In rapid succession, a bipartisan compromise to expand background checks for gun buyers, a ban on assault weapons and a ban on high-capacity gun magazines all failed to get the 60 votes needed under an agreement between both parties. Senators also turned back Republican proposals to expand permission to carry concealed weapons and to focus law enforcement efforts on prosecuting gun crimes.

Sitting in the Senate gallery with other survivors of recent mass shootings and their family members, Lori Haas, whose daughter was shot at Virginia Tech, and Patricia Maisch, a survivor of the mass shooting in Arizona, shouted together, “Shame on you.”

President Obama, speaking at the White House after the votes, echoed the cry, calling Wednesday “a pretty shameful day for Washington.”

Opponents of gun control from both parties said that they made their decisions based on logic, and that passions had no place in the making of momentous policy.

“Criminals do not submit to background checks now,” said Senator Charles E. Grassley, Republican of Iowa. “They will not submit to expanded background checks.”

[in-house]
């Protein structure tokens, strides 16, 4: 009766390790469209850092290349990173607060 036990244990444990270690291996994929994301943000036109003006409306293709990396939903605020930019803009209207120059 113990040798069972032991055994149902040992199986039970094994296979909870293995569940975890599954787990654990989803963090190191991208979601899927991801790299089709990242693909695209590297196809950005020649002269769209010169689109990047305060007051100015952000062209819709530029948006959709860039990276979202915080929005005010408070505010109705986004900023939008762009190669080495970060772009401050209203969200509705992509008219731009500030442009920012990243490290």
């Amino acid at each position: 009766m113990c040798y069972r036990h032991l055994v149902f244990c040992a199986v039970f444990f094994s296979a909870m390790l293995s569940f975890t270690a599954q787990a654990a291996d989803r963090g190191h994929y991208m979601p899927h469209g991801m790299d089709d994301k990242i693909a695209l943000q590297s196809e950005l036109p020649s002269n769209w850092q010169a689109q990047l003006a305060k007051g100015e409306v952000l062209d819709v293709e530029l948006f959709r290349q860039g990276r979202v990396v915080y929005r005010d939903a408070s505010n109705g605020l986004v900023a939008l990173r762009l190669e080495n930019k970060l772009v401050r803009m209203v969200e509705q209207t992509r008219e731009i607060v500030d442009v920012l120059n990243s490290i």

It was a striking defeat for one of Mr. Obama’s highest priorities, on an issue that has consumed much of the country since Adam Lanza opened fire with an assault weapon in the halls of Sandy Hook Elementary School in December.

Faced with a decision either to remove substantial new gun restrictions from the bill or to allow it to fall to a filibusternext week, Senate leaders plan to put it on hold after a scattering of votes Thursday. Senator Harry Reid of Nevada, the majority leader and a longtime gun rights advocate who had thrown himself behind the gun control measures, is expected to pull the bill from the Senate floor and move on to an Internet sales tax measure, then an overhaul of immigration policy, which has better prospects.

More than 50 senators — including a few Republicans, but lacking a handful of Democrats from more conservative states — had signaled their support for the gun bill, not enough to reach the 60-vote threshold to overcome a filibuster.

Democratic leadership aides said the effort could be revived if a public groundswell demanded it. “The world is watching the United States Senate, and we will be held accountable,” said Senator Richard Blumenthal, Democrat of Connecticut, who helped lead the gun control effort.

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(NYT) http://www.nytimes.com/2013/04/18/us/politics/senate-obama-gun-control.html?pagewanted=1&_r=0&hp